A very short story
Maybe it missed them because they were in the vault in the second basement. Damien and Fernando had been searching for the mislabelled 2009 tape. Some storage genius had thought it a nice idea to have an electronic catalogue of the tapes. This was great. It worked very well, until today, when the backup catalogue system had crashed. It was not backed up itself.
Fernando would put the tapes in upside down, and then carefully turn them around and insert them again with extra care.
“Sometimes I think you’re a total moron.” Damien did not know why Fernando seemed to count him as a friend, but he didn’t really care. Fernando was a total moron. “Can’t you see there’s a red stripe down the left side? That always goes on the left.”
“Sorry Damien.” Ever apologetic. He would try harder.
After each tape, they would sit back and wait patiently for the system to carefully rewind it, whirr painfully through the index sectors (a few times) and then it would report that there was nothing of interest on the tape.
“Shouldn’t we label the tapes as we go?” Fernando always had ideas. “Then when the operators do it again, they won’t have to work as hard.”
“Who cares about the stupid operators. We’re not going to do this again. It’s not our job to make their job easier.” Damien did not appreciate leaving his desk, his air conditioner, and his sea view for the stuffy vault. Why the operators were all permitted to take vacations and have children all at the same time was beyond him.
Sometimes the tape would have to rewind. It seemed as if it had to rewind a number of times before anything would happen. The fans of expensive storage devices filled the air with an ambient noise. With a click and a whirr, the system ejected another tape.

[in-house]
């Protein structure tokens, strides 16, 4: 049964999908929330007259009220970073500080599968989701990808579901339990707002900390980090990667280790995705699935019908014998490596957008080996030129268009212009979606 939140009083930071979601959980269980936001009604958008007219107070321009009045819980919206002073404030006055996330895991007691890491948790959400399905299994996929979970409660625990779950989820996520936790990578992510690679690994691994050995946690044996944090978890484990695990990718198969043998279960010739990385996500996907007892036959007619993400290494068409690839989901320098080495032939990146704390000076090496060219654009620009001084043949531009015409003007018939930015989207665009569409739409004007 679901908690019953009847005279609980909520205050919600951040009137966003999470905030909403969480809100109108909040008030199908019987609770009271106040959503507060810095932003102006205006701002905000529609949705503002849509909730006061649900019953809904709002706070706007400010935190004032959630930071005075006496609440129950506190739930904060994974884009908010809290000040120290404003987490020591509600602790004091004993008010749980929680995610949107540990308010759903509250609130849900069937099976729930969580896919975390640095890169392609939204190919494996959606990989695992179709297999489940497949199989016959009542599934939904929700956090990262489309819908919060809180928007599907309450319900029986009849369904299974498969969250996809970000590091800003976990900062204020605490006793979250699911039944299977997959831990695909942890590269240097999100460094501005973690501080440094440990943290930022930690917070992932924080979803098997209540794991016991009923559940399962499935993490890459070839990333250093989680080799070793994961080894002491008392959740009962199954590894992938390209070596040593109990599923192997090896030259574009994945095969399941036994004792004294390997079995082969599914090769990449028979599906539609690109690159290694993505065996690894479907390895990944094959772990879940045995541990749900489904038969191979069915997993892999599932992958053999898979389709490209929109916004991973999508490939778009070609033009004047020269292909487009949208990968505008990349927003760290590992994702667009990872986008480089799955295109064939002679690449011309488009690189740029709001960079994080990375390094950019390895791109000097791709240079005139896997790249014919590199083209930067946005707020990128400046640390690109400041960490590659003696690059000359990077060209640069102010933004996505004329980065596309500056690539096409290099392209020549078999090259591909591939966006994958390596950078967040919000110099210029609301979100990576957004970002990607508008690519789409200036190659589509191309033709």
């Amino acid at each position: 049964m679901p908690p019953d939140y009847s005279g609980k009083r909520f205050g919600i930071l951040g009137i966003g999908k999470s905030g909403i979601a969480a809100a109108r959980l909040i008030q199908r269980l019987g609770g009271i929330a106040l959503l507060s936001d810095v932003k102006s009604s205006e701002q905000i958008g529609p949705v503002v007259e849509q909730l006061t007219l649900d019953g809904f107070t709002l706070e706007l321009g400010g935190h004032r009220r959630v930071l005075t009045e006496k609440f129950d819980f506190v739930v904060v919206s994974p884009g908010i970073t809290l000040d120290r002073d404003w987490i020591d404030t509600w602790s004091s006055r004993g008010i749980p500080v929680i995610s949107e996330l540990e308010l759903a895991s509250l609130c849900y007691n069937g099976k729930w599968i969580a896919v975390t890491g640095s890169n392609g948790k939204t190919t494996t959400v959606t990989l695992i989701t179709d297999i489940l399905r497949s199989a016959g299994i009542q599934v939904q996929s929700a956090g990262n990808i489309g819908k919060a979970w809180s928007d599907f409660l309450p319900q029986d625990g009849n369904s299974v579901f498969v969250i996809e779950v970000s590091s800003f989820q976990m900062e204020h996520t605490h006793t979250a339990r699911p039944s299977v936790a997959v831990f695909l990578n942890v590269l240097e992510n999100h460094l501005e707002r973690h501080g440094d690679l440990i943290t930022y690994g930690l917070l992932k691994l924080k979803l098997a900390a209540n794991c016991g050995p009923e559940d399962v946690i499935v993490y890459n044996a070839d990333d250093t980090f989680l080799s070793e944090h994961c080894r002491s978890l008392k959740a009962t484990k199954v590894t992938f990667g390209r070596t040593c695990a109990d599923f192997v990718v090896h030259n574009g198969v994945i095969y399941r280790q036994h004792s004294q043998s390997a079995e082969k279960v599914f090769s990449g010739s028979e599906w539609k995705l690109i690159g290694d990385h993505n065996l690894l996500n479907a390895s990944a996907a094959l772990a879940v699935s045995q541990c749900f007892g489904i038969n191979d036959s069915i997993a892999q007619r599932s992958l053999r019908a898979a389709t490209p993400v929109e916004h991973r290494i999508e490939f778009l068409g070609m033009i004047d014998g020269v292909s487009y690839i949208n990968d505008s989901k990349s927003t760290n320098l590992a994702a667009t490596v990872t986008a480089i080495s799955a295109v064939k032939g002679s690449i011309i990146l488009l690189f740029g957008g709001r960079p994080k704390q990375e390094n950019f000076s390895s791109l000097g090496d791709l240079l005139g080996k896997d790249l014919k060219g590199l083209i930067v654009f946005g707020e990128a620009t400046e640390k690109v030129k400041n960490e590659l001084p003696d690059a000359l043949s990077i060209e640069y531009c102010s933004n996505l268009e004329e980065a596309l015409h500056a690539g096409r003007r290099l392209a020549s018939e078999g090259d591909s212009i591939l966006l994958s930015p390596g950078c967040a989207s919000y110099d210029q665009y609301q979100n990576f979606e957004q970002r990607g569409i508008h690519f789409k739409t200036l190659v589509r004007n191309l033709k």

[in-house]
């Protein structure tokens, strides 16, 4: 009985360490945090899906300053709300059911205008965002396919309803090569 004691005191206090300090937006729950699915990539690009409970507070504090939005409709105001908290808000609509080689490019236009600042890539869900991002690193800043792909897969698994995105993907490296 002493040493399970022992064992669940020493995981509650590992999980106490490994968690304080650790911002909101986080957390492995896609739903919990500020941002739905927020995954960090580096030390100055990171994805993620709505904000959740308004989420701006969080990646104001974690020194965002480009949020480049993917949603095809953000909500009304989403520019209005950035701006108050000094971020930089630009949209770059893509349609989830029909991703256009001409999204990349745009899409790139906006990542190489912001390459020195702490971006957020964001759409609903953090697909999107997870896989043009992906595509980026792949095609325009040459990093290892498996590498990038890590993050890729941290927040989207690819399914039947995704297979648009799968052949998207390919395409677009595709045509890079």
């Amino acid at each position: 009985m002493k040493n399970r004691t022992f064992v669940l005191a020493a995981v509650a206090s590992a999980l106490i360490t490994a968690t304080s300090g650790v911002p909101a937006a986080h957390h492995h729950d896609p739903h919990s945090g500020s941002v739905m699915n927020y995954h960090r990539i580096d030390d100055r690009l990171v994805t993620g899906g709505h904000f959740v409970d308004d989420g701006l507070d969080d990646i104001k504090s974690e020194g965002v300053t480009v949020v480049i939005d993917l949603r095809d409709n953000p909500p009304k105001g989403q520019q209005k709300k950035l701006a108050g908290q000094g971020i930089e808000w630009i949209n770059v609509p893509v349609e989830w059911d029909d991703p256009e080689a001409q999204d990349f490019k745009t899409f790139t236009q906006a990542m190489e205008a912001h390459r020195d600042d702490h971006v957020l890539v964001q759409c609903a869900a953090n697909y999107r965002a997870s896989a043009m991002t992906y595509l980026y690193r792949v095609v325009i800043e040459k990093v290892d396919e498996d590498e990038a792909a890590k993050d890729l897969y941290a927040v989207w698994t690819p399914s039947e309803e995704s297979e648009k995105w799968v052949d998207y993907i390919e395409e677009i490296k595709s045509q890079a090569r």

Fernando reached for the tape, ready with the next one in his hand. He was interrupted by something going wump, or a very loud shout, or a trumpet. It was like the sound of an 18-wheeler truck about to plough through your mini, like the sound of a ship about to collide with your tiny rowing boat, like the sound of an angry elephant about to crush your body. Like the sound of a metal girder falling from a high-rise building, just before it hits the ground. Like the sound of a pin dropping.
Fernando dropped the tape on the floor. He fumbled with the tape in the drive, and dropped that onto the floor too. Damien collapsed onto the floor, grabbing a pile of tapes as he fell. The tapes clattered loudly onto the floor. The sound did not last long, and, when it stopped, it left the distinct impression that there had not been a sound. There had been something, but not a sound. Something dark and terrifying. It was more like the effect of a loud bang, without the sound. The sound that isn’t made by your car just before it hits a solid wall. The sound that is made by headlights shining on an immobilised rabbit. The sound that the nightmare would have made if you hadn’t woken up.
Nobody spoke. Damien tried to regain his composure, and fumbled around to pick up the tapes. Shock gave way to anger. “You dropped the tapes!”
“Wow! I thought the vault was soundproof.” Fernando stated the obvious. “Did you hear it?”
“Give me a hand here.” Damien started to pick up the tapes, but he was shaking too much.
“Here, let me help you.” Fernando bent down, and gathered up a stack of tapes. He put his hand on his neck, taking his pulse. “Whatever that was, it was quite a shocker. Do you think it was an earthquake?”
“I don’t know. I think I’m okay. I’m glad we were in the vault, though, whatever it was.”
The phone rang. Damien picked it up. “The vault, Damien speaking.” There was a bit of a quiver in his voice.
“Sorry, what? You want what? Hello? Hello?” He looked to Fernando for an explanation. “What’s happening?”
“What is it?” Fernando felt that he should be worried, but for some reason he was elated. “Who’s that?”
“I don’t know … it was totally incoherent. Something about … actually, I don’t know what they said.”
Fernando took the handset, and listened for a bit. “Nothing. I’ll phone reception.” He dialled the number, and listened for a while. “It’s gone to voicemail. There’s nobody there. I wonder what happened?”
Damien was beginning to shake. He looked pale.
“We should pray.” Fernando took Damien’s hand and held it firmly. “Something’s up.”
“Yes, you’re an idiot, that’s what’s up.” Damien recovered his bristly composure remarkably quickly, and took his hand back. “We should go and have a look what’s happened. For all we know, the building is burning down on top of us.” He put the tapes down on the rubberised workbench, and headed for the door. “Besides, I could use a strong cup of tea.”
Over Fernando’s protests, Damien pressed the door control to open the vault, and took the lift from the second basement to the fourth floor, where their regular offices were.